Whether it's 300, 120 or 100 - the management of the "Three Known Resources" - runs required, wickets in hand and balls remaining - will mean that T20 cricket is always just short One Day Cricket (or vice versa).

5th Delivery: Will These Timeouts Ever Be Tactical?

Off the cuff, if a batting side can only take a tactical timeout between the 7th and 13th overs of their innings and the timeout can only occur at the end of an over, I can only really see it being taken at two points.


It's either taken at the end of the 7th over after a powerplay collapse (like both teams did yesterday) or it's taken at the end of the 13th over to help reset the batting team before their push for a big total.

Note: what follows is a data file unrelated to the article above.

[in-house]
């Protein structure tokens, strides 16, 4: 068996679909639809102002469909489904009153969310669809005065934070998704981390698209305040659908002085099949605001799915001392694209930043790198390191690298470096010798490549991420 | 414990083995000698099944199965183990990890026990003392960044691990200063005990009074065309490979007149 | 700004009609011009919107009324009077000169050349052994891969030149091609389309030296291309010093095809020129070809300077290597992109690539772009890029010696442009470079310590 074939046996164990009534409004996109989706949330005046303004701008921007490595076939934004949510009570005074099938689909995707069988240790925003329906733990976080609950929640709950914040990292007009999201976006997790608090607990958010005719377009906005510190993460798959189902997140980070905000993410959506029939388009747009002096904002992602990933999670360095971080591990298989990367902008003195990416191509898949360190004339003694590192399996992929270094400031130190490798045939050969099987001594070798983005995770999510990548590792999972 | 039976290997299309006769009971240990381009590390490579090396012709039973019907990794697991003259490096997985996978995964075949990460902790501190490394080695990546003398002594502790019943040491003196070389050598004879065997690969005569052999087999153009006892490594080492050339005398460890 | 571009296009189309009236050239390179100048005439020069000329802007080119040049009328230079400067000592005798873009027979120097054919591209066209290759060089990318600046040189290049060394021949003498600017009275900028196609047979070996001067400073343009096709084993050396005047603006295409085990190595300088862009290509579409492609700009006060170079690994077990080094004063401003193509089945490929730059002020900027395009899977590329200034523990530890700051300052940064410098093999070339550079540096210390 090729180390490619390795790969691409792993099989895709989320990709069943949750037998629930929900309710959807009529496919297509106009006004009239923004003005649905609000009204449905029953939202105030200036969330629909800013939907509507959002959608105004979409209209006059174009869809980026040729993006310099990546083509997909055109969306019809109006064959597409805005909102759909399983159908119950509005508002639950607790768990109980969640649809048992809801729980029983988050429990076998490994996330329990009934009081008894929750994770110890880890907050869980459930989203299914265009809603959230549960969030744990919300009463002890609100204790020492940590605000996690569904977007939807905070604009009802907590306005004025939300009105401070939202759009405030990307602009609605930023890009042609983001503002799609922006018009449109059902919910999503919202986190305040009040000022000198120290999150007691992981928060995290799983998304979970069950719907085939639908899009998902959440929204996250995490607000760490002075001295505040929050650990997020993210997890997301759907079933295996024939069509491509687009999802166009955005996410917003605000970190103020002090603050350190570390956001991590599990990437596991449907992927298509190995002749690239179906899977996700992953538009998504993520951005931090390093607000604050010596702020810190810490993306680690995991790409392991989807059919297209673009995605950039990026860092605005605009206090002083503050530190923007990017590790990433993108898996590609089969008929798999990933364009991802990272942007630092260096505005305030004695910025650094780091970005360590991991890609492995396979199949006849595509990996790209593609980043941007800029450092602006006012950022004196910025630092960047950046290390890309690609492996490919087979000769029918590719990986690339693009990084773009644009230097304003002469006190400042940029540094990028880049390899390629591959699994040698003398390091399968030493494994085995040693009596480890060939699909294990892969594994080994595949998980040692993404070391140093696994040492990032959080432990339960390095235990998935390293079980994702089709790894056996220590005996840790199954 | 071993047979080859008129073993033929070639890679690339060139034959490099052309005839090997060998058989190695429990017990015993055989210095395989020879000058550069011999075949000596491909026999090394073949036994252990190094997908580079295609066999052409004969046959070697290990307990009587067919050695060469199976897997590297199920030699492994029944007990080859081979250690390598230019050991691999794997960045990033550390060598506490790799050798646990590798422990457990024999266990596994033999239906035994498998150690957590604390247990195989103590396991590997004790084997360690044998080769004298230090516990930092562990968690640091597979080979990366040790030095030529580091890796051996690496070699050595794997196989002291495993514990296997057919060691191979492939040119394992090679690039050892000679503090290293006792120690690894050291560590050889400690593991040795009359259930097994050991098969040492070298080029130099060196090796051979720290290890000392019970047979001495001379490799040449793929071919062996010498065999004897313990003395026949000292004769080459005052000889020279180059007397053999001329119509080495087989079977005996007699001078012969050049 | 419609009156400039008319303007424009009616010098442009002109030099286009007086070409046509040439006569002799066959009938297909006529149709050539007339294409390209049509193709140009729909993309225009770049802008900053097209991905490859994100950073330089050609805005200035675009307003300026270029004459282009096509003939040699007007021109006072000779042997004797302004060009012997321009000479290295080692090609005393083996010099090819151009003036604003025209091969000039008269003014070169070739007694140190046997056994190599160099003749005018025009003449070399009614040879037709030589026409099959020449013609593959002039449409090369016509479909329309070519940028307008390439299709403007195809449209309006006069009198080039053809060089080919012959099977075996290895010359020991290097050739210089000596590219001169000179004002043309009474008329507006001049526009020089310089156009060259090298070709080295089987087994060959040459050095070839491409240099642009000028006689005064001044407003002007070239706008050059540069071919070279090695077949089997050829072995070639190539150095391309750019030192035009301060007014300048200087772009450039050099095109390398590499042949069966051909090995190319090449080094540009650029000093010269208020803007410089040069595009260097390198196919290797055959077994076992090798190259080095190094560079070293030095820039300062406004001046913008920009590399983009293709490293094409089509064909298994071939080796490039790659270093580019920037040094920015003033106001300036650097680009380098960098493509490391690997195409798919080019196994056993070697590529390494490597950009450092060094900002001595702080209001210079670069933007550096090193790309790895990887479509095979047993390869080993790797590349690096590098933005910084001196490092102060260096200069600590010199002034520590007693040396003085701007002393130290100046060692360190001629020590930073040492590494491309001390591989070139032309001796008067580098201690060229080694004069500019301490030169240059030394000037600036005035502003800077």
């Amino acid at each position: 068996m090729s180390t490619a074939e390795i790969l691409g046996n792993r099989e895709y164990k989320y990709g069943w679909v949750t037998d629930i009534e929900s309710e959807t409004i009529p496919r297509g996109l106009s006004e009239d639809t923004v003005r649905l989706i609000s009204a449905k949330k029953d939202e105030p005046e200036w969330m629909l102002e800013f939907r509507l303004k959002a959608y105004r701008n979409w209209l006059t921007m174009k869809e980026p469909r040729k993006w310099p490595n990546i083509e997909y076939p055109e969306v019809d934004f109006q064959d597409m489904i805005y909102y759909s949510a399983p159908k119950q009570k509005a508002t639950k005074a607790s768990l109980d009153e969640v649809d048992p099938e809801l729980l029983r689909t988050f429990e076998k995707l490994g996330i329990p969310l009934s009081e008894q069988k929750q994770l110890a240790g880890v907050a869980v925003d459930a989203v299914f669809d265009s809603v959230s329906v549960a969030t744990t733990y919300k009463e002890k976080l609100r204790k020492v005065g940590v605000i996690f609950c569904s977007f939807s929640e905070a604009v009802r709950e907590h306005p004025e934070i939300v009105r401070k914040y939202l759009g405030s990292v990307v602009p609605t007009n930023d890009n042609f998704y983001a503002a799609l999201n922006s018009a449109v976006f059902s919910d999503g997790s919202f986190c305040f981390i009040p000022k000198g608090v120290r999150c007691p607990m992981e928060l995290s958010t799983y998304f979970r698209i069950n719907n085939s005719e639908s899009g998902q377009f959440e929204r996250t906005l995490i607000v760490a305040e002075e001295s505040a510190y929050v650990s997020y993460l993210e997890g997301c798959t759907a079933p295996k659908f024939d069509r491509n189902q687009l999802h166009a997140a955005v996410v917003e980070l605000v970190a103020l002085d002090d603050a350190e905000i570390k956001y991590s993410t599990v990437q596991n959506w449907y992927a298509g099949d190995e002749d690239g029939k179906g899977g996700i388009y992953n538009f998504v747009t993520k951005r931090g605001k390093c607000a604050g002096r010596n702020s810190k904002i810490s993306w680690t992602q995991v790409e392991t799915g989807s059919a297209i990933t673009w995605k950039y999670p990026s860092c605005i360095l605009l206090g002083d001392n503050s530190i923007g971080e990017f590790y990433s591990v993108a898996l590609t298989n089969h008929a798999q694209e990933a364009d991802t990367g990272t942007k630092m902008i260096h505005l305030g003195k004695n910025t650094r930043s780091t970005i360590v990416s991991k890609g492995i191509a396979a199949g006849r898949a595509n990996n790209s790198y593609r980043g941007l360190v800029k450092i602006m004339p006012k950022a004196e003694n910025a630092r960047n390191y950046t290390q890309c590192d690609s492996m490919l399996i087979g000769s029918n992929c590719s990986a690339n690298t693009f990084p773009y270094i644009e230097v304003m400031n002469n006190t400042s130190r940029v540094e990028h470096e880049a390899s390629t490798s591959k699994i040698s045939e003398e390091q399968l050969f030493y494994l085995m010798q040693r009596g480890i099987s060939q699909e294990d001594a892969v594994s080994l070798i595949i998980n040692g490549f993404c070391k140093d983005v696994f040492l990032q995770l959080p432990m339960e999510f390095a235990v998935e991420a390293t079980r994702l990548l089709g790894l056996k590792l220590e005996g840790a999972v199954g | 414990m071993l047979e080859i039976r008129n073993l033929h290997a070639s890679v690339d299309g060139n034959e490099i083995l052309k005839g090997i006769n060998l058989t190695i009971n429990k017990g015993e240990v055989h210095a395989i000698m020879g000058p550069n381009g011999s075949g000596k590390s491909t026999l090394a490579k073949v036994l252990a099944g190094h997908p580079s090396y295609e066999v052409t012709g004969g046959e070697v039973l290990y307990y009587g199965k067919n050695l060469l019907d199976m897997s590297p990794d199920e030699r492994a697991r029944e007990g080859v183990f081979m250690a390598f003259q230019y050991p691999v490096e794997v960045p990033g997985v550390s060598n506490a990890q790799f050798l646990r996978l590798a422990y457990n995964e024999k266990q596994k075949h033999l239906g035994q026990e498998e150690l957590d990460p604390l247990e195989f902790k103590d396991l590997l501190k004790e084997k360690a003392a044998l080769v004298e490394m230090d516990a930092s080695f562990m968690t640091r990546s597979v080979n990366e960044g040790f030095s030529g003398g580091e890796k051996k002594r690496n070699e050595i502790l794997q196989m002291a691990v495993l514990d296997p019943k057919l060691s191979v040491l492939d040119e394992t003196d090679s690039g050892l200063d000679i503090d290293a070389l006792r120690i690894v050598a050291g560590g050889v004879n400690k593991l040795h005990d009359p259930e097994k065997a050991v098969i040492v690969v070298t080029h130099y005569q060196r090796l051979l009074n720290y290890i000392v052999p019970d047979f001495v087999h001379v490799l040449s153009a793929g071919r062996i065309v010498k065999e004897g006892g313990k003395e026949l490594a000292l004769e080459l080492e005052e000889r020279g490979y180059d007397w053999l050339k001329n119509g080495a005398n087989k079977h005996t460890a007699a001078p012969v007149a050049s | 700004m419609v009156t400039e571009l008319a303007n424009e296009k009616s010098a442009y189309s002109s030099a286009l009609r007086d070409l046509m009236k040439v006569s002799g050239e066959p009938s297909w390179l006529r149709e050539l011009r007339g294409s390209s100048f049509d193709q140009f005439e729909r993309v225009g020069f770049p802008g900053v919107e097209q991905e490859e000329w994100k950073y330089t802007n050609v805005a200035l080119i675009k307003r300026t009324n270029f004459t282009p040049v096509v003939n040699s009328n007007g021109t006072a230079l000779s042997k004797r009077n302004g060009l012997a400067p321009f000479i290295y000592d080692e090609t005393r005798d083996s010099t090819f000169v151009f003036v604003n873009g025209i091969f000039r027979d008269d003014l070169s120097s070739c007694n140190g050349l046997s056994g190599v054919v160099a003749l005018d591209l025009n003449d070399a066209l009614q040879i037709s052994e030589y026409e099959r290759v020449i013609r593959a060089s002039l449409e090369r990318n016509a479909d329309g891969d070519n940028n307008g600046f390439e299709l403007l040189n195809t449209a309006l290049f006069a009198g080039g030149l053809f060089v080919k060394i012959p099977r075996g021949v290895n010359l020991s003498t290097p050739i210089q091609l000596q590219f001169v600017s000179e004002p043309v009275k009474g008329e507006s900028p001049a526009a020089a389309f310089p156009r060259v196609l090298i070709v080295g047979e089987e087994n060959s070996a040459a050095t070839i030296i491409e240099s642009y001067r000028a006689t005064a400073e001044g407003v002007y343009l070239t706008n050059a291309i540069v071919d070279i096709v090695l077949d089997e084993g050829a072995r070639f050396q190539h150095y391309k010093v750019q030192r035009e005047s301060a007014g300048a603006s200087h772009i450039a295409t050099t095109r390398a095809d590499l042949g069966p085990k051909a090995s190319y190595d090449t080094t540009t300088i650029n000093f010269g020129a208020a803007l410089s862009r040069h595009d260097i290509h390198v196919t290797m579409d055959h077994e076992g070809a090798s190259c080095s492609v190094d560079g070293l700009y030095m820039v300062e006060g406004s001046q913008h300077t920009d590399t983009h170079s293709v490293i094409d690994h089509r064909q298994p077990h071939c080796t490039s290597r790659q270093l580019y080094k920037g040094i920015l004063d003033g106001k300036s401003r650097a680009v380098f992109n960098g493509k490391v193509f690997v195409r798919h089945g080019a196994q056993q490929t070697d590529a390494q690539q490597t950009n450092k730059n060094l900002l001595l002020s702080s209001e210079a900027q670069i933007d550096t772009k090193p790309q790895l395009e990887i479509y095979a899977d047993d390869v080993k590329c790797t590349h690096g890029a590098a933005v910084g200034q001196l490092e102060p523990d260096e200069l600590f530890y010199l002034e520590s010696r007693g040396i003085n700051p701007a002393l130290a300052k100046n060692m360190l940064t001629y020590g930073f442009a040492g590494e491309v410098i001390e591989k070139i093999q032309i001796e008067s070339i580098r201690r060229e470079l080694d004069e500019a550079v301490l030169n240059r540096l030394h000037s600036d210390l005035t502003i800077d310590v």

Perhaps you take it if, like last night, multiple wickets are lost in an over to breakup the fielding sides momentum but it's all much of a muchness and feels lot more like a forced longer TV break (like the 2 minute warning in NFL) than a legitimate tactical asset... as Matthew Renshaw eluded to last night.

6th Delivery: Personality Over (Having A) Point

I understand that the Big Bash is meant to be "fun" and it probably targets a different cricket audience... but is it meant to stupid or slapstick?


Fox Cricket pride themselves on their various graphics and "labs" to take their viewers deeper into the game. So what was Andrew Symonds doing last night with his pieces of printer paper, a biro and (poor) mental arithmetic. Well, you can see for yourself here.